Jude - Twelfth in a series
Jude gives three final defining points about the mockers… who walk after their own ungodly lusts. These be they who separate themselves, sensual, having not the Spirit. (Jude 1:18, 19)
Some commentators state that the concept of separating oneself from others in the church is to hold back from works of ministry whether by teaching or serving. Historically, at times certain tribes would not join in the larger effort to protect Israel. (Judges 5:16, 23)
Another, John Calvin, says, "He means that they separated from the Church, because they would not bear the yoke of discipline, as they who indulge the flesh dislike spiritual life."
It was not simply that they formed separate factions. Paul points out that there must be divisions in a church at times. The Lord uses differences in opinions to train us in good doctrine, for we must discern what is right in important questions. (1 Cor 11:18, 19) By hearing two sides we must choose, which is a strengthening action.
So, it was not simply that they held separate views; it was much more than that. Their lives were ruled by the flesh. To a new or non-believer, what does that mean? We all have flesh. We all have bodily urges and many needs to fulfill. We are all sensual to some end or desire and that is normal. So what is Jude's point? It is best summed up in Jesus' flat comment, The Spirit is what gives life, the flesh is of no use at all. (John 6:63)
The Spirit is God's Holy Spirit, the third person of the Trinity, given to believers to enable them to live in Christ. All believers have the Spirit, but it is a different matter to be FILLED with the Spirit.
I once heard a sermon that gave four points on how to be filled with the Holy Spirit. I wrote them down:
- Put away all known sin.
- Do not grieve the Spirit.
- Do not quench the Spirit.
- Be filled with the Spirit.
The first is not too hard to understand, and with the help of the Lord, not impossible to do. We are not conscious of many of our sins, so start with the things you are aware of. If you delay bringing your behavior in line with God's revealed will— the commands and enlightenment we are given in the Bible— you have made a choice to oppose God.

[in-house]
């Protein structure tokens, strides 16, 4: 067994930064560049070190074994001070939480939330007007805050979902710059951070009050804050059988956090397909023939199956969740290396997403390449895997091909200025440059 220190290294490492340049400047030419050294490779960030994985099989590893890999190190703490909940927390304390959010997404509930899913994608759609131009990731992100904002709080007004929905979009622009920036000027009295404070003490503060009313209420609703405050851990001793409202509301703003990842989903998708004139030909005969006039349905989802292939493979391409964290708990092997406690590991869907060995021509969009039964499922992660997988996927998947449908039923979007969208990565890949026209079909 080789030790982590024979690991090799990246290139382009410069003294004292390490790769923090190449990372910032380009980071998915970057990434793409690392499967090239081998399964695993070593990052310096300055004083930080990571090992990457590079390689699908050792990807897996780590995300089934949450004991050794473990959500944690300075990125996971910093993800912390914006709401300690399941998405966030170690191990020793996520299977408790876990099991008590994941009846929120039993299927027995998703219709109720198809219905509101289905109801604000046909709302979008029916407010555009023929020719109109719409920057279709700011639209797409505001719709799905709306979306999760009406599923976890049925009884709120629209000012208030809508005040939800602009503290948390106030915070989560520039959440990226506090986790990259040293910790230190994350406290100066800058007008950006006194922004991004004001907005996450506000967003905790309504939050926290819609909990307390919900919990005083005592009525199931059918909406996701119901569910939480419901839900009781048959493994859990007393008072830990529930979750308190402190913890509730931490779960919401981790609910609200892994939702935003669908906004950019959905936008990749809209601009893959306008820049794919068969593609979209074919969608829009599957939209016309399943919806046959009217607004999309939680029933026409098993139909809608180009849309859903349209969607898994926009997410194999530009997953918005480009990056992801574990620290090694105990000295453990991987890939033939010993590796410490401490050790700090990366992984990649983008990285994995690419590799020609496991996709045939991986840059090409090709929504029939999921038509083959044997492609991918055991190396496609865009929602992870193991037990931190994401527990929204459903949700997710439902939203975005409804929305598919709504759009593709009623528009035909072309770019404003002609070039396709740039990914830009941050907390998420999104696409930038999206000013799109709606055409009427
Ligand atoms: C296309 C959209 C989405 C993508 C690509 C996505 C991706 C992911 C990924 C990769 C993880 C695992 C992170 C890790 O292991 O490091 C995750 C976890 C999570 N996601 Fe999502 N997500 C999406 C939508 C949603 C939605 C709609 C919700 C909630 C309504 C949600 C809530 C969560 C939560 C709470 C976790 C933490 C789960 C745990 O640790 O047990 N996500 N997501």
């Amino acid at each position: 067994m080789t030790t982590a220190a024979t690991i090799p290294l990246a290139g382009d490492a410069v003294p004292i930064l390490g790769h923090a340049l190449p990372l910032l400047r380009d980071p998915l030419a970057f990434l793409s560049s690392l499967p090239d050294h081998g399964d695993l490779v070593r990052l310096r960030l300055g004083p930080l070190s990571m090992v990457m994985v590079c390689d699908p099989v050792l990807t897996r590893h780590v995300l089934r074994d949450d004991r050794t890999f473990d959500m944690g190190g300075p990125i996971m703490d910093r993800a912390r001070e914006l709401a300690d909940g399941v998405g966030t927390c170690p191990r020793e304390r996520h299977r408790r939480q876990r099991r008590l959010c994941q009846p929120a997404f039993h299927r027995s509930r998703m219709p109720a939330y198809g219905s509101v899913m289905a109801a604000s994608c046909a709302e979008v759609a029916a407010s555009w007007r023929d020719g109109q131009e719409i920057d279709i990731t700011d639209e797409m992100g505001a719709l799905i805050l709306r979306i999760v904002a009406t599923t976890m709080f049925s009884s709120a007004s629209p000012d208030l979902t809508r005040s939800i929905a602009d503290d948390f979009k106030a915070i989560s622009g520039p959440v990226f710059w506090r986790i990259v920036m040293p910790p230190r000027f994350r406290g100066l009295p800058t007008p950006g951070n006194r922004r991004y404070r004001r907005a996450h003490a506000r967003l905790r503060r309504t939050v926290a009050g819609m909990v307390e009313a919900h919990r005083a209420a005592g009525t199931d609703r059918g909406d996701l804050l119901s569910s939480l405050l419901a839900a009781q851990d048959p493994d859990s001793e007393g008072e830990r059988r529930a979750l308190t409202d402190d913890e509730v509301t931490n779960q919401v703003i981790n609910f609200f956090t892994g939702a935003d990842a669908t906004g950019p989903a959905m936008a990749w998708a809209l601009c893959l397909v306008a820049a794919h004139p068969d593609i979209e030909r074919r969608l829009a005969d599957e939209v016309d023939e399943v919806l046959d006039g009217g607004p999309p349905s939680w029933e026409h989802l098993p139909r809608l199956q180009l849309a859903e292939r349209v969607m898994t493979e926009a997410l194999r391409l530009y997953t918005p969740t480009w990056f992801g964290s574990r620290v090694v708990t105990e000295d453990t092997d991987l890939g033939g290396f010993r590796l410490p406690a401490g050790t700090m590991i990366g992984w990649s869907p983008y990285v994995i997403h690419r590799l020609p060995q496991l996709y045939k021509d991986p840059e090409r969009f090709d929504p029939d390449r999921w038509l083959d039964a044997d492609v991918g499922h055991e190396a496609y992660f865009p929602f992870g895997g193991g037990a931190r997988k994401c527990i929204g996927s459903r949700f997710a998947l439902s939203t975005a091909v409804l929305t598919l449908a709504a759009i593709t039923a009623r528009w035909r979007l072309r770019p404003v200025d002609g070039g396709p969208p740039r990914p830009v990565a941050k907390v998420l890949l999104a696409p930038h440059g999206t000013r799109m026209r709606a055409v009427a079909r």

The second point reveals good things about God. Imagine, He is grieved if we fail to conform to his high standards. (Eph 4:29-32) Perhaps we envision him as angry, and this is true when people continuously rebel and commit extremely sinful deeds, but for the Christian trying to be obedient, taking one step forward and two steps back, the Spirit is grieved, an emotion attributed only to those who love us. Don't grieve Him further by giving up on your goal to make progress in your walk with the Lord; go back to step one-- put away your sin, and try again.
What is it to quench? Quenching is extinguishing a fire, to suppress, to stifle. Paul's instruction to the Thessalonians not to quench the spirit (1 Thess 5:19) was encouragement to stay strong in their devotion to Christ. The Spirit makes us zealous to serve and honor the Lord. We can put out this fire by being sensual and attending to the things that support the flesh rather than putting first God's kingdom and righteousness. (Mat 6:33)
Finally, seek greater fullness in your commitment to serve the Lord. We are told in Luke 11:13 that we must ask for the Spirit. Though we receive Him when we first turn from sin and confess belief in Christ, we need to continually be filled: Ask and you shall receive. Be earnest in your desire to have more life! (Eph 5:18; Ps 51:10-12)
The Christian is under strict instructions to be wholly committed and devoted to the Lord:
- Whoever loves father or mother more than me is not worthy of me. (Mat 10:37)
- No one who puts his hand to the plow and looks back is fit for the kingdom of God. (Luke 9:62)
- Follow me, and leave the dead to bury their own dead. (Mat 8:28)
- Be perfect, therefore, as your heavenly Father is perfect. (Mat 5:48)
Can the flesh assist us to fully give our hearts to God? No, only the Spirit can move us to zeal and total devotion.
The abundant life promised and flowing freely from Christ (John 10:10) requires being full of the Holy Spirit. The flesh comes under the rule of the Spirit, making it much easier to (mostly!) obey God's commands. And we are promised strength for this goal to follow Christ wholeheartedly: For the eyes of the LORD range throughout the earth to strengthen those whose hearts are fully committed to him. (2 Chr 16:9)
The intruders did not have the Holy Spirit. (Jude 1:19) Like the sincere Christians, they were sinners, but unlike them, they did not worry about putting away their sin. In that sense they were dishonest sinners. The honest sinner acknowledges failure and prays for help to be obedient. The dishonest one is settled in sensuality and sins willfully and without conscience. These ones are even more comfortable in their sin when they succeed in attracting followers. They honestly love it.